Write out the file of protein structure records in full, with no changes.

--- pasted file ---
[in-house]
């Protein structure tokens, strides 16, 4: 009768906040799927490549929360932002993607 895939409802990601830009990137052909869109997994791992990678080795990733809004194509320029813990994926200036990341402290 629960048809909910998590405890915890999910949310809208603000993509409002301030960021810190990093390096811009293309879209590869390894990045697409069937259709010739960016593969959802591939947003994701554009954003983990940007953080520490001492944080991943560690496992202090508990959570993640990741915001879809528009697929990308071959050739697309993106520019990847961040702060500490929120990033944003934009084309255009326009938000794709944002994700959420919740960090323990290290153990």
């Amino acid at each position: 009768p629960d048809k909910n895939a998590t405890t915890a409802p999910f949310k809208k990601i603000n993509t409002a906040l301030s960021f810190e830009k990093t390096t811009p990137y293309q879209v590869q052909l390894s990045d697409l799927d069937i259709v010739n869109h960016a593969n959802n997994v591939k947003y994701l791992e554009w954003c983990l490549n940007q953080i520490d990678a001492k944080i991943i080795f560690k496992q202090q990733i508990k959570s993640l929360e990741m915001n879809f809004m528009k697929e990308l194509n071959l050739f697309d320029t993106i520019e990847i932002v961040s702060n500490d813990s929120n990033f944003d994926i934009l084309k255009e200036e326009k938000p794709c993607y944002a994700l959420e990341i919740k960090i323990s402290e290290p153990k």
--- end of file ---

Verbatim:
[in-house]
């Protein structure tokens, strides 16, 4: 009768906040799927490549929360932002993607 895939409802990601830009990137052909869109997994791992990678080795990733809004194509320029813990994926200036990341402290 629960048809909910998590405890915890999910949310809208603000993509409002301030960021810190990093390096811009293309879209590869390894990045697409069937259709010739960016593969959802591939947003994701554009954003983990940007953080520490001492944080991943560690496992202090508990959570993640990741915001879809528009697929990308071959050739697309993106520019990847961040702060500490929120990033944003934009084309255009326009938000794709944002994700959420919740960090323990290290153990």
């Amino acid at each position: 009768p629960d048809k909910n895939a998590t405890t915890a409802p999910f949310k809208k990601i603000n993509t409002a906040l301030s960021f810190e830009k990093t390096t811009p990137y293309q879209v590869q052909l390894s990045d697409l799927d069937i259709v010739n869109h960016a593969n959802n997994v591939k947003y994701l791992e554009w954003c983990l490549n940007q953080i520490d990678a001492k944080i991943i080795f560690k496992q202090q990733i508990k959570s993640l929360e990741m915001n879809f809004m528009k697929e990308l194509n071959l050739f697309d320029t993106i520019e990847i932002v961040s702060n500490d813990s929120n990033f944003d994926i934009l084309k255009e200036e326009k938000p794709c993607y944002a994700l959420e990341i919740k960090i323990s402290e290290p153990k």